“Tribal” affiliation – Kohanim, Levi’im and Yisraelim
Chaim Freedman, March 27, 2006.
Postings to Jewishgen over the years show that there is misunderstanding about the divison of Jews according to tribal affiliation as Kohanim, Levi’im or Yisraelim.
Jews were once divided into twelve tribes according to the sons of the Biblical patriarch Jacob. Due to the visicitudes of Jewish history, knowledge of tribal affiliation for most Jews has been forgotten over time. Over the last 2,000 or so years, most Jews are considered to belong to one amorphous tribe called Yisrael (Israel), plural Yisraelim. The only Jews who retained knowledge of their tribal descent were the Kohanim (priests) and Levi’im (Levites). While both descend from the patriarch Jacob’s son Levi, the Kohanim descend specifically from Levi’s great-grandson Aharon (Aaron), the founder of the Priesthood. The Levi’im descend from Levi’s other descendants. Some think that Leviim descend from Aharon’s brother Moshe (Moses), but although he was a Levi, there are no known descendants beyond his two sons.
For genealogists, knowledge of tribal affiliation is useful as it may help distinguish theoretical relatives from each other. Practically speaking, if two supposed relatives believe they share male descent from a common ancestor, should one of the relatives be a Kohen or Levi and the other not, then it can be said with reasonable certainty that they do not descend from a common male ancestor.
In the technical Halakhic sense no person can be a Kohen unless his father was a Kohen. No person can be a Levi unless his father was a Levi. Some postings to Jewishgen have suggested that a woman who is the daughter of a Kohen may pass that status to her sons. That is not the case. The son inherits his status from his father. Only one aspect of the mother’s tribal affiliation effects the son. The firstborn son of the daughter of a Kohen or Levi is exemp from the ceremony of Pidyon Haben (redemption of the firstborn).
Members of the ancient family of Rapaport were Kohanim. Similarly old rabbinical families such as Horowitz, Landau and Epstein were Leviim. Yet there are families which bear these names and are not Kohanim or Leviim.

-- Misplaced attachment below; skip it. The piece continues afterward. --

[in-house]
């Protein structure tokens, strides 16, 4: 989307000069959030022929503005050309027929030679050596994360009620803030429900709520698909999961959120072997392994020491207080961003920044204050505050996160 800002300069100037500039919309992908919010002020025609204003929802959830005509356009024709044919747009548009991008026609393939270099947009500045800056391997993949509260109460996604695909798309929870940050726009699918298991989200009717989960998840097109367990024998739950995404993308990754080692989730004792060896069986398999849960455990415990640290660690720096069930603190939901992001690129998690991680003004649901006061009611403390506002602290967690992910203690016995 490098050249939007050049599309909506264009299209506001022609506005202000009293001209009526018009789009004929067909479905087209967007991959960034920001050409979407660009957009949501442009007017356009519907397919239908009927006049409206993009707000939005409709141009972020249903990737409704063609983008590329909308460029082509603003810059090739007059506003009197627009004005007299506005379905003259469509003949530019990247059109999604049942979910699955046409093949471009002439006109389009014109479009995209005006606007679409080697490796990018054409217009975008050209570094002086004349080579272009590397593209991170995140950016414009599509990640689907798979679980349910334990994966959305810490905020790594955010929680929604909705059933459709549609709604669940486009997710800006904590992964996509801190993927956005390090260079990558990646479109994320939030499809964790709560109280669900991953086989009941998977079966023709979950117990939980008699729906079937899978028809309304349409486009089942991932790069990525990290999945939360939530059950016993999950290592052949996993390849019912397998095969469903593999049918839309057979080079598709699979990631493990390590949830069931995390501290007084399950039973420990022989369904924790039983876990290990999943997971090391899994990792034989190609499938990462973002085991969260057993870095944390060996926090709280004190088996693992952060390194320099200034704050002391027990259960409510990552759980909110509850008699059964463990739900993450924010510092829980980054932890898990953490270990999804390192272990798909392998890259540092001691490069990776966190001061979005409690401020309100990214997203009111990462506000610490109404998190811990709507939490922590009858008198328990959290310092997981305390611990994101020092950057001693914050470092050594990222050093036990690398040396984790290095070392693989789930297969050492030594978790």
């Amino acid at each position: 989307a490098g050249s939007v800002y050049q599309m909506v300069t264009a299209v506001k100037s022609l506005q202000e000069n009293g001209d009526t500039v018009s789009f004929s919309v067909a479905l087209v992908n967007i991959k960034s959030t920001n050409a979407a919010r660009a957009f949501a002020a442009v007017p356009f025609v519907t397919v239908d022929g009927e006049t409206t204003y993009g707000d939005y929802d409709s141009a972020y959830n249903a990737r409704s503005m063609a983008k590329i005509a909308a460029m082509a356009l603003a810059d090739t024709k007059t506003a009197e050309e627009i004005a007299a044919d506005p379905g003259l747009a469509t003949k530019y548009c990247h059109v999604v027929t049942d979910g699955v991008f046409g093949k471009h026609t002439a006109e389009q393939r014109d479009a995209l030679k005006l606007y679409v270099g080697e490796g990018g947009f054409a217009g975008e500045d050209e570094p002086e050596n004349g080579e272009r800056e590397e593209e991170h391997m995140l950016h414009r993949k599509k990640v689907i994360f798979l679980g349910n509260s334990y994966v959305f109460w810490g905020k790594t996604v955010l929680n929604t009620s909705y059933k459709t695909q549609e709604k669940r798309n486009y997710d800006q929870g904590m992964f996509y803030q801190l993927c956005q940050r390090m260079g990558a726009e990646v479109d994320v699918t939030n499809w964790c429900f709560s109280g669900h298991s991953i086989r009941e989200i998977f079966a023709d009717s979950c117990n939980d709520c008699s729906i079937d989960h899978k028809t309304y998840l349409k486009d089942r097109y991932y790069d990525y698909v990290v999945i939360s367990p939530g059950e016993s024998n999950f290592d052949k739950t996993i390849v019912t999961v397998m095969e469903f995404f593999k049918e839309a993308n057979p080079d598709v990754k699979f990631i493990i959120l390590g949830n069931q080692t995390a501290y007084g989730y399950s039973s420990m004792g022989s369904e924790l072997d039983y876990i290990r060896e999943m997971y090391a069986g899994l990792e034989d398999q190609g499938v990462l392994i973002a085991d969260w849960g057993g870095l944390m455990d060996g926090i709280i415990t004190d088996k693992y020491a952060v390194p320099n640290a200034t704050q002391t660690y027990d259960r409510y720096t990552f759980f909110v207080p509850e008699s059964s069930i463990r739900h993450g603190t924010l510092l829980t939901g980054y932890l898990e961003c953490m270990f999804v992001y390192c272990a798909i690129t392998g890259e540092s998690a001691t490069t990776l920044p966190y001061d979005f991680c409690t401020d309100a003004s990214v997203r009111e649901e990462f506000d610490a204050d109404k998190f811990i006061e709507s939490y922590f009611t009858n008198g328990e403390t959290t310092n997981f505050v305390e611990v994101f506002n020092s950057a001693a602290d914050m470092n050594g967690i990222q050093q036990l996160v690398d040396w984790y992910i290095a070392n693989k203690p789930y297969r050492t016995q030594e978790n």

It should be noted that the surnames Cohen or Levi do not necessarily indicate tribal affiliation.
There are several explanations for the situation where a supposedly Kohanic family name is carried by non-Kohanim.
i) Certain families, unrelated to the above "old" lines of these families, adopted the same surnames randomly when legislation required Jews to adopt surnames.
ii) There was an actual relationship between the Kohanic and non-Kohanic families which arose when a son-in-law adopted the surname of his wife's family. Even if these sons-in-law were not Kohanim or Leviim, in this particular situation, their subsequent descendants are in fact descended from the old families, although through a female line.
Care should also be taken when a woman marries twice, once to a Kohen or Levi and has children by him who are therefore Kohanim or Levi’im respectively, then secondly to a Yisrael. Children of the second marriage are Yisraelim. Descendants of half brothers may become confused as to their tribal affiliation, particularly if it is not known from which husband they descend.
It should be noted that Israeli civil registration does not include Kohen, Levi or Yisrael status. That appears on religious documents such as Ketubah (marriage certificate), synagogue membership lists, and tombstones.
A word of caution: families which became assimilated may have forgotten their tribal status, such that the absence of such, even on religious certification or tombstones, in modern times, does not necessarily negate the possibility of Kohen or Levi ancestry in the male line.Once one could depend on such information being recorded on tombstones. Indeed the absence or presence of Kohen or Levi designation on a tombstone often helped genealogists to clarify relationships. Now, unfortunately, some families have forgotten this aspect of their ancient descent and have failed to record it on their tombstones.
This situation highlights the need for Jews to preserve knowledge of their families' Kohanic or Levitical descent, so that it not be forgotten with the passage of time.